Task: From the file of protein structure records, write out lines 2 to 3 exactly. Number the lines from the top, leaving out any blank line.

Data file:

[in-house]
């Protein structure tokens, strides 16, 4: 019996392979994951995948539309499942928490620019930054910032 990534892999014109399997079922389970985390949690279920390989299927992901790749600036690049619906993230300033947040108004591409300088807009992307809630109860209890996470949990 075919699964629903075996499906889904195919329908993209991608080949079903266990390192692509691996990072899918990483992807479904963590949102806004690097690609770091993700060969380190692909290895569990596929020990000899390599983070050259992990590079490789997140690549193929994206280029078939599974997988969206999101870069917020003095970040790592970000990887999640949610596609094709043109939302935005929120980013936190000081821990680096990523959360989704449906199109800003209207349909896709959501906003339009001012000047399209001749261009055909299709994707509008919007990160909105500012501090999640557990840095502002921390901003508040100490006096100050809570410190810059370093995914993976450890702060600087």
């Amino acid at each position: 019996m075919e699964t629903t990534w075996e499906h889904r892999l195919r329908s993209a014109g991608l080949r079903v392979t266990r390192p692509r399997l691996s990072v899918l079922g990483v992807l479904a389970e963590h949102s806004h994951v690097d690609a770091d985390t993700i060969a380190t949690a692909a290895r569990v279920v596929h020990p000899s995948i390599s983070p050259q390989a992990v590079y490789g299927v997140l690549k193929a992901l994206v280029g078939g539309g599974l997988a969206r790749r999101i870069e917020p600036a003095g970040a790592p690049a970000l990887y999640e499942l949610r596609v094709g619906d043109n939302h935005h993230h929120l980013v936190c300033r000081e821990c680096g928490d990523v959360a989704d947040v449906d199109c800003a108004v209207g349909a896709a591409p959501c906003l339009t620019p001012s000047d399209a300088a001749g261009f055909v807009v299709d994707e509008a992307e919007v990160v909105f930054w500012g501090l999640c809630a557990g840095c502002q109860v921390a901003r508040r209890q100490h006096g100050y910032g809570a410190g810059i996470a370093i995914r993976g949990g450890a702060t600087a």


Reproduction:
């Protein structure tokens, strides 16, 4: 019996392979994951995948539309499942928490620019930054910032 990534892999014109399997079922389970985390949690279920390989299927992901790749600036690049619906993230300033947040108004591409300088807009992307809630109860209890996470949990 075919699964629903075996499906889904195919329908993209991608080949079903266990390192692509691996990072899918990483992807479904963590949102806004690097690609770091993700060969380190692909290895569990596929020990000899390599983070050259992990590079490789997140690549193929994206280029078939599974997988969206999101870069917020003095970040790592970000990887999640949610596609094709043109939302935005929120980013936190000081821990680096990523959360989704449906199109800003209207349909896709959501906003339009001012000047399209001749261009055909299709994707509008919007990160909105500012501090999640557990840095502002921390901003508040100490006096100050809570410190810059370093995914993976450890702060600087």
């Amino acid at each position: 019996m075919e699964t629903t990534w075996e499906h889904r892999l195919r329908s993209a014109g991608l080949r079903v392979t266990r390192p692509r399997l691996s990072v899918l079922g990483v992807l479904a389970e963590h949102s806004h994951v690097d690609a770091d985390t993700i060969a380190t949690a692909a290895r569990v279920v596929h020990p000899s995948i390599s983070p050259q390989a992990v590079y490789g299927v997140l690549k193929a992901l994206v280029g078939g539309g599974l997988a969206r790749r999101i870069e917020p600036a003095g970040a790592p690049a970000l990887y999640e499942l949610r596609v094709g619906d043109n939302h935005h993230h929120l980013v936190c300033r000081e821990c680096g928490d990523v959360a989704d947040v449906d199109c800003a108004v209207g349909a896709a591409p959501c906003l339009t620019p001012s000047d399209a300088a001749g261009f055909v807009v299709d994707e509008a992307e919007v990160v909105f930054w500012g501090l999640c809630a557990g840095c502002q109860v921390a901003r508040r209890q100490h006096g100050y910032g809570a410190g810059i996470a370093i995914r993976g949990g450890a702060t600087a």